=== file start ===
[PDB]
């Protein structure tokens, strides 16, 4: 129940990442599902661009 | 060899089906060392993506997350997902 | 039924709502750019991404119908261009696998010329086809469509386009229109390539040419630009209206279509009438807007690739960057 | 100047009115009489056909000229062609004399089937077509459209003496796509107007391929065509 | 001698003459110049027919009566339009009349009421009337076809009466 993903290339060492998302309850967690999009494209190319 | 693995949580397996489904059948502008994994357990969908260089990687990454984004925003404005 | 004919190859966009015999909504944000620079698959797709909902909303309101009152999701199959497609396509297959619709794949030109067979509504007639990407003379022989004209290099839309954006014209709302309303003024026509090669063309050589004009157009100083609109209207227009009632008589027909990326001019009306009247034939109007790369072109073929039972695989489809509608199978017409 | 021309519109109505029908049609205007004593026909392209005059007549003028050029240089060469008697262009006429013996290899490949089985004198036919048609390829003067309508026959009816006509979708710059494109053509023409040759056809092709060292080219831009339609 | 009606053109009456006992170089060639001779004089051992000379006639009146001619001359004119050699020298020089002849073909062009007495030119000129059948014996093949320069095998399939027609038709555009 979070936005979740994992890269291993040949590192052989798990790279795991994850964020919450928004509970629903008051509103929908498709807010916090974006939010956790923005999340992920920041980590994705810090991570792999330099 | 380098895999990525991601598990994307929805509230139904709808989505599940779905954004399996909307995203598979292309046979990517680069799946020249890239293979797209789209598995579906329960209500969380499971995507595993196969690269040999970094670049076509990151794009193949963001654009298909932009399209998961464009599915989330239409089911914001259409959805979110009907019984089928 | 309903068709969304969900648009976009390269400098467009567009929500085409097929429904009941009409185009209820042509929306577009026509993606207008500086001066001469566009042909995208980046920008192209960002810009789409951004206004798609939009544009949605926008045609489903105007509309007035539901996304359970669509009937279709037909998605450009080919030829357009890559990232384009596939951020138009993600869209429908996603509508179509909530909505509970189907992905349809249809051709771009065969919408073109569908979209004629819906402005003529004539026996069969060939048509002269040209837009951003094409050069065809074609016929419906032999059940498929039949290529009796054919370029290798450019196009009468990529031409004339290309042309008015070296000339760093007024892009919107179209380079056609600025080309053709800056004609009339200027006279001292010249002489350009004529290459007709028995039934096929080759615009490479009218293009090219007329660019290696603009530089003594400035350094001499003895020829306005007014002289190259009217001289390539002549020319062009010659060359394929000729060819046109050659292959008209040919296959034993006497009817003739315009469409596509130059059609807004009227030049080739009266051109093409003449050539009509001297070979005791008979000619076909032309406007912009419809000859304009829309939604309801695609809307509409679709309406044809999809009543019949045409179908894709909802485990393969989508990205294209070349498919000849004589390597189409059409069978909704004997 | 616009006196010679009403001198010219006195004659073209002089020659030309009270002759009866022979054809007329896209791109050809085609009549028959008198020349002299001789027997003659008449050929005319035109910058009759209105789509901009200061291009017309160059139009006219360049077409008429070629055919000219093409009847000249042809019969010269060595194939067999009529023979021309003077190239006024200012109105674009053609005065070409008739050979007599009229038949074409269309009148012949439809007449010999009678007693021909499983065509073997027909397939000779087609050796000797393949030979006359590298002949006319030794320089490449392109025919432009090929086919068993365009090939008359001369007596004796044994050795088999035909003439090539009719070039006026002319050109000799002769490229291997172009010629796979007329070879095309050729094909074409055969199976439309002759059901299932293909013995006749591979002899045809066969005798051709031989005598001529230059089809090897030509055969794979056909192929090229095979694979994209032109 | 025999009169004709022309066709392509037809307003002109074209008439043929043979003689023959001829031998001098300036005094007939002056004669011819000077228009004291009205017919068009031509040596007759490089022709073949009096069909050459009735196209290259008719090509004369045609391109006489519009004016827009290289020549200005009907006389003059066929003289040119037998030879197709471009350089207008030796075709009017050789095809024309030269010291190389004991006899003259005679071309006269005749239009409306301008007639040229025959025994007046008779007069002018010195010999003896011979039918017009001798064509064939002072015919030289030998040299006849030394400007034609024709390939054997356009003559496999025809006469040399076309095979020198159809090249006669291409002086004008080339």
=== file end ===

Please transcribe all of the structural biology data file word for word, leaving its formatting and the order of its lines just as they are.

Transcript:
[PDB]
């Protein structure tokens, strides 16, 4: 129940990442599902661009 | 060899089906060392993506997350997902 | 039924709502750019991404119908261009696998010329086809469509386009229109390539040419630009209206279509009438807007690739960057 | 100047009115009489056909000229062609004399089937077509459209003496796509107007391929065509 | 001698003459110049027919009566339009009349009421009337076809009466 993903290339060492998302309850967690999009494209190319 | 693995949580397996489904059948502008994994357990969908260089990687990454984004925003404005 | 004919190859966009015999909504944000620079698959797709909902909303309101009152999701199959497609396509297959619709794949030109067979509504007639990407003379022989004209290099839309954006014209709302309303003024026509090669063309050589004009157009100083609109209207227009009632008589027909990326001019009306009247034939109007790369072109073929039972695989489809509608199978017409 | 021309519109109505029908049609205007004593026909392209005059007549003028050029240089060469008697262009006429013996290899490949089985004198036919048609390829003067309508026959009816006509979708710059494109053509023409040759056809092709060292080219831009339609 | 009606053109009456006992170089060639001779004089051992000379006639009146001619001359004119050699020298020089002849073909062009007495030119000129059948014996093949320069095998399939027609038709555009 979070936005979740994992890269291993040949590192052989798990790279795991994850964020919450928004509970629903008051509103929908498709807010916090974006939010956790923005999340992920920041980590994705810090991570792999330099 | 380098895999990525991601598990994307929805509230139904709808989505599940779905954004399996909307995203598979292309046979990517680069799946020249890239293979797209789209598995579906329960209500969380499971995507595993196969690269040999970094670049076509990151794009193949963001654009298909932009399209998961464009599915989330239409089911914001259409959805979110009907019984089928 | 309903068709969304969900648009976009390269400098467009567009929500085409097929429904009941009409185009209820042509929306577009026509993606207008500086001066001469566009042909995208980046920008192209960002810009789409951004206004798609939009544009949605926008045609489903105007509309007035539901996304359970669509009937279709037909998605450009080919030829357009890559990232384009596939951020138009993600869209429908996603509508179509909530909505509970189907992905349809249809051709771009065969919408073109569908979209004629819906402005003529004539026996069969060939048509002269040209837009951003094409050069065809074609016929419906032999059940498929039949290529009796054919370029290798450019196009009468990529031409004339290309042309008015070296000339760093007024892009919107179209380079056609600025080309053709800056004609009339200027006279001292010249002489350009004529290459007709028995039934096929080759615009490479009218293009090219007329660019290696603009530089003594400035350094001499003895020829306005007014002289190259009217001289390539002549020319062009010659060359394929000729060819046109050659292959008209040919296959034993006497009817003739315009469409596509130059059609807004009227030049080739009266051109093409003449050539009509001297070979005791008979000619076909032309406007912009419809000859304009829309939604309801695609809307509409679709309406044809999809009543019949045409179908894709909802485990393969989508990205294209070349498919000849004589390597189409059409069978909704004997 | 616009006196010679009403001198010219006195004659073209002089020659030309009270002759009866022979054809007329896209791109050809085609009549028959008198020349002299001789027997003659008449050929005319035109910058009759209105789509901009200061291009017309160059139009006219360049077409008429070629055919000219093409009847000249042809019969010269060595194939067999009529023979021309003077190239006024200012109105674009053609005065070409008739050979007599009229038949074409269309009148012949439809007449010999009678007693021909499983065509073997027909397939000779087609050796000797393949030979006359590298002949006319030794320089490449392109025919432009090929086919068993365009090939008359001369007596004796044994050795088999035909003439090539009719070039006026002319050109000799002769490229291997172009010629796979007329070879095309050729094909074409055969199976439309002759059901299932293909013995006749591979002899045809066969005798051709031989005598001529230059089809090897030509055969794979056909192929090229095979694979994209032109 | 025999009169004709022309066709392509037809307003002109074209008439043929043979003689023959001829031998001098300036005094007939002056004669011819000077228009004291009205017919068009031509040596007759490089022709073949009096069909050459009735196209290259008719090509004369045609391109006489519009004016827009290289020549200005009907006389003059066929003289040119037998030879197709471009350089207008030796075709009017050789095809024309030269010291190389004991006899003259005679071309006269005749239009409306301008007639040229025959025994007046008779007069002018010195010999003896011979039918017009001798064509064939002072015919030289030998040299006849030394400007034609024709390939054997356009003559496999025809006469040399076309095979020198159809090249006669291409002086004008080339």